Vol. XXIII (LXXIX). Magdalena Piskała, Divine Love and Innocent Wit. Studies on Epigrammatic Works by Maciej Kazimierz Sarbiewski and Albert Ines, Warszawa, 2009

Maciej Kazimierz Sarbiewski and Albert Ines were both seventeenth-century Polish epigrammatists writing in Latin who as members of the Jesuit Society can be perceived as participating in creating the cultural programme put forth and popularised by the religious order through its wide-ranging school system. These facts themselves constitute a sufficient basis for comparing the epigrammatic work of the two poets, but it just so happens that scholars have usually viewed Albert Ines as an epigone of his older and better-known Jesuit brother. The book presented to the Reader aims at a comprehensive comparison of their epigrammatic output.
    In the first chapter, the author examines their theoretical awareness of the genre in the context of the sixteenth- and seventeenth-century reflexion of Celtis, Robortello, Scaliger, Minturno, Pontanus (Spanmueller), Opitz, and Masen. Sarbiewski’s views on the matter can be found mostly in his treatise De Acuto et Arguto, which reveals his special interest in the concepts of conceit, wit and point, whereas Ines’ remarks – found in the preface to his Acroamatum Epigrammaticorum Centuriae VII, published in 1654 – show him to be concerned with educational qualities of his epigrams, which were intended for students of Jesuit colleges, and therefore, though witty and entertaining as tradition required, had to be devoid of impious obscenity. With his emphasis on “chastity”, Ines continued the censorship programme inspired by Loyola himself, and developed by such authors as Possevino, Rader or Burmeister.
    Two following chapters are devoted to the sphere where the poetic theory and practice intertwine. Chapter Two gives a thorough examination of Ines’ epigrams about epigrams that can be treated not only as revealing the poet’s opinions about the genre in general and his poems in particular but most of all show him as continuing a long tradition of epigrammatists with Martial, Jan Kochanowski, Bauhusius, John Owen, and others as predecessors. It must be stressed that epigrams about epigrams were highly conventionalised, with Martial as the founder and established master of its major types, and therefore each of such pieces written by Ines should be regarded as functioning within a rich intertextual context. Epigrams about epigrams, especially if they form a cycle, can also play an important role in the composition of a book of epigrams, as an enveloping structure that binds a collection of very diverse poems together. This seems to be the case with the first hundred (centuria) of Ines’ acroamata that as a whole acts as poetic preface to the entire book. Sarbiewski, on the other hand, did not include any epigram about epigrams in his Epigrammatum Liber, which was shorter than Ines’ collection and had one dominant theme: the Divine Love (Divini amores).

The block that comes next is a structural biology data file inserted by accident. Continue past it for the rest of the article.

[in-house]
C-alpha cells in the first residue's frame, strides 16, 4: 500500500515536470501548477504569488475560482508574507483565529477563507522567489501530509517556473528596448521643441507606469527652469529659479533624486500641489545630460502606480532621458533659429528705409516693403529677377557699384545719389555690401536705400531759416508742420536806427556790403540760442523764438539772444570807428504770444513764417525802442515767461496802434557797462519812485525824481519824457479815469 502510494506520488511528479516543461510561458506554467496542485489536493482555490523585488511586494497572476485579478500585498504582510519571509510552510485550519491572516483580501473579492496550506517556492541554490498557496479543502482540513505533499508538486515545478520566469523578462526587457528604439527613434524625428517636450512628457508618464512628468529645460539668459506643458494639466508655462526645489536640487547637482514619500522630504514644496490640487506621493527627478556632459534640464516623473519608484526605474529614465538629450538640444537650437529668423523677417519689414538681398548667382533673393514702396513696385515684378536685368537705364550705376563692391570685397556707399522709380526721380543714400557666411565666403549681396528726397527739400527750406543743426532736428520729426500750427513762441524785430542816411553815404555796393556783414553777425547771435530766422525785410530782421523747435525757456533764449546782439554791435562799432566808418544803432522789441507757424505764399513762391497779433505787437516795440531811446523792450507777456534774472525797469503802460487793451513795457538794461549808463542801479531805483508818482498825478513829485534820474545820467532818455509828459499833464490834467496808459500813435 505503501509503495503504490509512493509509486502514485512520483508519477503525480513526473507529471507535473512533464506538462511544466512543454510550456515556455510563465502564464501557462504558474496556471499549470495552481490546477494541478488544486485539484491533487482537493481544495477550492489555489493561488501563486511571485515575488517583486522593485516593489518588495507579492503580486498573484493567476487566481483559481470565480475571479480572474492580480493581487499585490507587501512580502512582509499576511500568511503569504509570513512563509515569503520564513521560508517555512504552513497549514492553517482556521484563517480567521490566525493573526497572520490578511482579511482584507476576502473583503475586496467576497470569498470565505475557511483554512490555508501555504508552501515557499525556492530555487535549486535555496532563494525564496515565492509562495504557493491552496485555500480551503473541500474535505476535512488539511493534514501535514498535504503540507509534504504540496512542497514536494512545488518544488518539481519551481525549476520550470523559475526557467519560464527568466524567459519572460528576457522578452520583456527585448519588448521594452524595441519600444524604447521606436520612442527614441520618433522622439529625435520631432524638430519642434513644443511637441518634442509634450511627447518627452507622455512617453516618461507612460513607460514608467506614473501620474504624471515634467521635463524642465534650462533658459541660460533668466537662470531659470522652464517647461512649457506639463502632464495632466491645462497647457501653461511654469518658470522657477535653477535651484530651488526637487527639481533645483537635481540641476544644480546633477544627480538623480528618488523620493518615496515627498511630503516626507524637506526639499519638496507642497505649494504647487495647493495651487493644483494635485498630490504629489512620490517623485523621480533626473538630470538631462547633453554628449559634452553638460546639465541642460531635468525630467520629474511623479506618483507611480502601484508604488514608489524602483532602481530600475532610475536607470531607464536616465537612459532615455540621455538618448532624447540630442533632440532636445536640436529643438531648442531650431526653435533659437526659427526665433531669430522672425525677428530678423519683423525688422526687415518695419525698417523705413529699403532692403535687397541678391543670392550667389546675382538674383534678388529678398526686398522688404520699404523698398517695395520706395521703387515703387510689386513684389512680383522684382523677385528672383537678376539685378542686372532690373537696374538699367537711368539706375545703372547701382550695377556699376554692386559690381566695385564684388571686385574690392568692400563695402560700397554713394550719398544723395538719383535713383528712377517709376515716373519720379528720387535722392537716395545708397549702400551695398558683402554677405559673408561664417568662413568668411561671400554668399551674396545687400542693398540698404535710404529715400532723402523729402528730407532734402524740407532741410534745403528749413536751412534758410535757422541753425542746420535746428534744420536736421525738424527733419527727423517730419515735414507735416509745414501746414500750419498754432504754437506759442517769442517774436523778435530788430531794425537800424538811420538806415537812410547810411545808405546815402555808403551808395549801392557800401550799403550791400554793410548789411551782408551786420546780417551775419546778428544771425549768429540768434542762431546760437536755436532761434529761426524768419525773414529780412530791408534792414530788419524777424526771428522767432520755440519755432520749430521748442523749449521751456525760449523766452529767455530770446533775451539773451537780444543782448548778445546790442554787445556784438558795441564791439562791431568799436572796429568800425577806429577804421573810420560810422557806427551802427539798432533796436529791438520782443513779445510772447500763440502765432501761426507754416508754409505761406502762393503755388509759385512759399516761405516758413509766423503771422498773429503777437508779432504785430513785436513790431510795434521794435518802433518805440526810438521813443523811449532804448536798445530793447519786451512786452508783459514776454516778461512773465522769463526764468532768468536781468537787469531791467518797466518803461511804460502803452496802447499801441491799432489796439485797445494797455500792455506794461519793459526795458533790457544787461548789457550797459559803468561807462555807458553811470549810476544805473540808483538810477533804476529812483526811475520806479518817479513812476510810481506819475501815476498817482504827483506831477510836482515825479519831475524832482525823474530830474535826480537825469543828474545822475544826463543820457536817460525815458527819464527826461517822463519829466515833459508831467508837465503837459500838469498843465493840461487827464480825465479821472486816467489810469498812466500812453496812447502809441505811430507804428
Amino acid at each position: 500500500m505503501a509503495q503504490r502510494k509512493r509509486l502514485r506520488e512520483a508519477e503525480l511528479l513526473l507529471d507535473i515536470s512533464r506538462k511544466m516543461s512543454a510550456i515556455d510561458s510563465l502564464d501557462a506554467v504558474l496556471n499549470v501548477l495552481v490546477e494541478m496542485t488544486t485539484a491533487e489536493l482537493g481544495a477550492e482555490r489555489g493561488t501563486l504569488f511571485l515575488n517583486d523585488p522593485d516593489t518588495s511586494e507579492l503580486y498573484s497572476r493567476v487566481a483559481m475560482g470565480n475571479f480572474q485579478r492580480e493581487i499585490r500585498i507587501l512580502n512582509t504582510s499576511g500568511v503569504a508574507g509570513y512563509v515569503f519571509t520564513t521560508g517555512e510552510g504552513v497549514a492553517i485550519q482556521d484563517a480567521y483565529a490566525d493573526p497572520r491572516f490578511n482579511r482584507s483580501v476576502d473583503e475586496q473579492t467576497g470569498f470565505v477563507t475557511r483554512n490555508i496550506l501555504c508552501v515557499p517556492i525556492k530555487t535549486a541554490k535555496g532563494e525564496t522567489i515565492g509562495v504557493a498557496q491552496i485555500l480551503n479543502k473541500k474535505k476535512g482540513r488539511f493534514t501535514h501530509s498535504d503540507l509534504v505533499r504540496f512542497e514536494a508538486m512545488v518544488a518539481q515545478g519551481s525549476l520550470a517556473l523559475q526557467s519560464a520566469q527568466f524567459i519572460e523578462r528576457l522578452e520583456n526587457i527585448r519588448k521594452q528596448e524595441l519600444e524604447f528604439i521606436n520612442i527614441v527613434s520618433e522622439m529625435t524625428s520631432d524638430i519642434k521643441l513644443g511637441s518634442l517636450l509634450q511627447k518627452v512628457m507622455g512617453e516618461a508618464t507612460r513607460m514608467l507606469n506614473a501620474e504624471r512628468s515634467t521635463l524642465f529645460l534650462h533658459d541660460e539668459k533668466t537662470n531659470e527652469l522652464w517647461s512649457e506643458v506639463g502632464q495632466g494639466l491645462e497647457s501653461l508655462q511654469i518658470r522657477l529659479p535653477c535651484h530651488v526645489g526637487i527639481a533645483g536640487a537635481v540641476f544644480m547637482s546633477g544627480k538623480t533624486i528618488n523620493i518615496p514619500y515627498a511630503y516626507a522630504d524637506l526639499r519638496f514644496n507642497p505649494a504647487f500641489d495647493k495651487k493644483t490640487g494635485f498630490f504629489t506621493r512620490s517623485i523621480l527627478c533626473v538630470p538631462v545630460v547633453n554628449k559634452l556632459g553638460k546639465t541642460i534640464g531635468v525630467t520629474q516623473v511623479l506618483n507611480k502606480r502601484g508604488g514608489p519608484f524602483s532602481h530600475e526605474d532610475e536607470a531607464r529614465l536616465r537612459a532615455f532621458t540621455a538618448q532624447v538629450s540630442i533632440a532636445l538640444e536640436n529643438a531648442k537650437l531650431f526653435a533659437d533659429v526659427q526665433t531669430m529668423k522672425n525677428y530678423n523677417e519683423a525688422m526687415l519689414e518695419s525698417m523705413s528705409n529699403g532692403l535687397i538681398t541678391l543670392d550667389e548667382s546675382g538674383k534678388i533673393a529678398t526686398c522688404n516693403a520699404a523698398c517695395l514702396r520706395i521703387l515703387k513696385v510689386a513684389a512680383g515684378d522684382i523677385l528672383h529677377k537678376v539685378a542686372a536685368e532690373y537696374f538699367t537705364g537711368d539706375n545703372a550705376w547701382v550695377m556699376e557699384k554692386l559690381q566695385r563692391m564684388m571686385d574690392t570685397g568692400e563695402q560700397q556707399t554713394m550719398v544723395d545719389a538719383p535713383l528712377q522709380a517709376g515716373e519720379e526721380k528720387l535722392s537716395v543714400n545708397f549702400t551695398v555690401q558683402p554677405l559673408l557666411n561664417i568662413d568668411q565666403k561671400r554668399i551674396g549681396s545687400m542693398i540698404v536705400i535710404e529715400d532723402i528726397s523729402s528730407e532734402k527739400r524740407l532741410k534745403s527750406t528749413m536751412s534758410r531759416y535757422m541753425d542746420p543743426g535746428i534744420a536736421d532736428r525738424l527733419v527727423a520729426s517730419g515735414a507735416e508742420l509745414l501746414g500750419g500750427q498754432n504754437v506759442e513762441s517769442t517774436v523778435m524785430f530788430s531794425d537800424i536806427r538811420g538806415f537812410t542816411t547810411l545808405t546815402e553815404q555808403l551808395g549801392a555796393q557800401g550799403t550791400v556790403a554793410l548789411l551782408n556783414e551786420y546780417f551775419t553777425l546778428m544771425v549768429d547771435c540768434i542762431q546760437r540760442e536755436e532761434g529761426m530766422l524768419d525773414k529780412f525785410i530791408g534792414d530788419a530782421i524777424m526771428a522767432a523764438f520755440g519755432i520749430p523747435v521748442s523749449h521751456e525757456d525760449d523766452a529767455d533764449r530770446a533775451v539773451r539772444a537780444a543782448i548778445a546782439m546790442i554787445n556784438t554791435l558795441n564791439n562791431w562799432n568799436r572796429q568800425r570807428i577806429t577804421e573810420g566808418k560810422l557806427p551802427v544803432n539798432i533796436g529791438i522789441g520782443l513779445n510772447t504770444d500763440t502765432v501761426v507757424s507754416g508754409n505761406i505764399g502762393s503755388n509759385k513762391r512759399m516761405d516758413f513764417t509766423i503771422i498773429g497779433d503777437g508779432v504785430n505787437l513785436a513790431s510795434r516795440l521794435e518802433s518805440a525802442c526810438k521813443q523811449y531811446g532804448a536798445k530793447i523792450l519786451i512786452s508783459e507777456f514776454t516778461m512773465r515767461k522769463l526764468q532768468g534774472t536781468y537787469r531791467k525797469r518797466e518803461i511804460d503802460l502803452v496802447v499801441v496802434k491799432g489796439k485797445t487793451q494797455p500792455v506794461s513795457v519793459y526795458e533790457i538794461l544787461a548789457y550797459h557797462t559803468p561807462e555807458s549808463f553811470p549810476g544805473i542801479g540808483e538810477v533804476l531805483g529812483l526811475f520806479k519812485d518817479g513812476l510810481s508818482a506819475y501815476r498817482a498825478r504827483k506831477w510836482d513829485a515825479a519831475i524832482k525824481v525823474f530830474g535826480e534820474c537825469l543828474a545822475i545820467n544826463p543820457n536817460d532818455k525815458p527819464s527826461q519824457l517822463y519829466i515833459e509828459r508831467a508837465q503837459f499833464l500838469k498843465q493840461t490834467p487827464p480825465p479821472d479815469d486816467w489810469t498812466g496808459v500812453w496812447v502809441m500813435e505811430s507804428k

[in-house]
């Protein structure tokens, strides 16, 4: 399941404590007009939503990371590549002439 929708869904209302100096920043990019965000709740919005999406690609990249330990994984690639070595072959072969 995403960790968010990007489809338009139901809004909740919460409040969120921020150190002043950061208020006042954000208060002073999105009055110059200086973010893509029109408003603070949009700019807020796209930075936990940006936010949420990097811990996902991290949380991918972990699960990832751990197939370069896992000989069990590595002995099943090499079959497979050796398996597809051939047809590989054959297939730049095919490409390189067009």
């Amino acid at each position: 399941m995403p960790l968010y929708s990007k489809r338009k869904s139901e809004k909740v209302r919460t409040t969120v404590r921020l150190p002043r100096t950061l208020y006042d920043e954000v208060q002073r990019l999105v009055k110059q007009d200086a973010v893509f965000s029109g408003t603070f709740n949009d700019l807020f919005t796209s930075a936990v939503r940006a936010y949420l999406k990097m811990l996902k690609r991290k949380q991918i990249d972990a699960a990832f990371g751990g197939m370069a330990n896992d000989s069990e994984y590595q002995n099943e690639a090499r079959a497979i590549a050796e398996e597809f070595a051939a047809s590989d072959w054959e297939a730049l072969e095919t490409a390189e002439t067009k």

Chapter Three focuses on how Sarbiewski and Ines composed their epigrams. It is done by comparing the list of thirteen ways of achieving witty epigrammatic points described by Sarbiewski in De Acuto et Arguto with the actual poems of the two authors. The point of this procedure is to examine the author’s poetic workshop and show what they had in common as baroque poets – the striving to achieve witty conceit.
    The emphasis on conceit and wit is reinforced in Chapter Four that presents Sarbiewski’s and Ines’ epigrams in the context of their literary tradition, pinpointing sources of their witty points, painstakingly analysing the extent and meaning of such influences on particular works, and the impact they themselves had on later epigrammatic poetry.
    The last chapter deals with major types of subjects taken up by Sarbiewski and Ines in their epigrams and the way they functioned in the cultural life of the Jesuit Society. It explains the fundamental ideas behind the emblematic epigrams about Divine Love that form the keynote of Sarbiewski’s book, and how these religious and contemplative poems go together with occasional poems in honour of the Society’s secular benefactors and donors on the grounds of Loyola’s doctrine. Even though Ines wanted his acroamata to be entertaining for Jesuit college students and wrote mostly “chaste” but secular epigrams that made ample use of Martial’s satirical tradition, he also composed some panegyrical stemmata, cycles of poems based on images of saints, and an elaborate cycle about Virgin Mary that bordered on poesis artificiosa.
    The close examination of epigrammatic poetry by Maciej Kazimierz Sarbiewski and Albert Ines shows that although both authors had many things in common as baroque poets that had been shaped by the Jesuit education and religiosity, they had quite different visions of themselves as epigrammatists, and the aforementioned opinion about Ines as Sarbiewski’s epigone is unjustified.